A title with two cryptic terms, really? I am sorry, but it has to be that way: "phenomenology" is in essence what anthropologists do, while "Tehzeeb" is an Urdu word for "culture", which in turn marks the discipline's pinnacle (or obstacle, depending on your perspective).12 No flexibility in titling, thus...

More to the point, however, Tehzeeb is also the pinnacle (and maybe obstacle?) of popular and academic imaginaries of Lucknow, where I am about to enter the third month of my fieldwork. Two major events just passed which inspired today's reflection: the culmination of Muharram in Ashura, and the last day of the Lucknow Mahotsav (pictured, in all its dusty beauty, to the right). The latter is marketed by UP tourism as the definite "festival of Awadh culture", while many a signboard in town in contrast celebrates Muharram as the "essence of Tehzeeb". I am not just interested in these events, though: in fact ever since I arrived in Lucknow, the city's famed "lost culture" seems both omnipresent and elusive. Everybody here talks about it (or rather: about its absence). But what's behind it - that proves surprisingly hard to come by.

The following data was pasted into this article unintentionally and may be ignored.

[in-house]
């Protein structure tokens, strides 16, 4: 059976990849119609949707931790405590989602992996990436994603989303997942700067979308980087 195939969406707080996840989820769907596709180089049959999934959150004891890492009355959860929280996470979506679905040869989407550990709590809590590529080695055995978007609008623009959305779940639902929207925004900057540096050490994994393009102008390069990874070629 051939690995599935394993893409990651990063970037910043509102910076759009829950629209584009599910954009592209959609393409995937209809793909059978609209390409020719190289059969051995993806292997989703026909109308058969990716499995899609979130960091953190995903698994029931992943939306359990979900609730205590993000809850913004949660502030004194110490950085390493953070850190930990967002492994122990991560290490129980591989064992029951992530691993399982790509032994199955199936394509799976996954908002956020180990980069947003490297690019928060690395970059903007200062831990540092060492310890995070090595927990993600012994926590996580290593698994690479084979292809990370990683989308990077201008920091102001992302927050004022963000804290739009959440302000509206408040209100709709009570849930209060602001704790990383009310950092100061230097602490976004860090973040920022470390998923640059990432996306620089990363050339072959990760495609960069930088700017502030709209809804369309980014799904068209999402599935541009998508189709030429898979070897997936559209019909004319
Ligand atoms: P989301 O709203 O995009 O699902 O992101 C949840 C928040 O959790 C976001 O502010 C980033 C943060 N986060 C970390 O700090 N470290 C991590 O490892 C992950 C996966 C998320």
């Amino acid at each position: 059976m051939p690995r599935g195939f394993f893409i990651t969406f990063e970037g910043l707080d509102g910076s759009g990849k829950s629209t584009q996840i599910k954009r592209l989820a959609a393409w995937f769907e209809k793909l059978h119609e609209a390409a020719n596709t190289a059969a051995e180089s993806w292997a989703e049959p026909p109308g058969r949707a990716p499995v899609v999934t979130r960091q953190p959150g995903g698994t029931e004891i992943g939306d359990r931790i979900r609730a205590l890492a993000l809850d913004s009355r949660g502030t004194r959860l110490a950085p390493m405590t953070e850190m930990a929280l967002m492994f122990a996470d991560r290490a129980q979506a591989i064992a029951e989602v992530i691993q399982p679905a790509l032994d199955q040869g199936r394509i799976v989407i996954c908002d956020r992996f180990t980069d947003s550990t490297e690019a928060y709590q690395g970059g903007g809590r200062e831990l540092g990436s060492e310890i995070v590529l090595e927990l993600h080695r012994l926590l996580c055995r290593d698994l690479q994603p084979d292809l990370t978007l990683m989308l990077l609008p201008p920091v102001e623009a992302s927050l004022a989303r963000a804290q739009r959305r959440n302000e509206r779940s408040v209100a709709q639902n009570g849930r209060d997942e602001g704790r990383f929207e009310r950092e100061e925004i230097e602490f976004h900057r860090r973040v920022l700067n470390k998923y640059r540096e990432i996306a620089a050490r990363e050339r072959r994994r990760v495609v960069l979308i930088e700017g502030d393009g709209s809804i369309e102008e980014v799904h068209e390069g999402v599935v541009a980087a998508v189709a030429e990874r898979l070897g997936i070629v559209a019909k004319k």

• 1. Clifford J, Marcus GE (Eds.). (1986). Writing culture. Berkeley: Univ. of California Press.
  • 2. Abu-Lughod, L. (1991). Writing against culture. In R.G. Fox (Ed.), Recapturing anthropology: Working in the present. Santa Fe: School of American Research Press.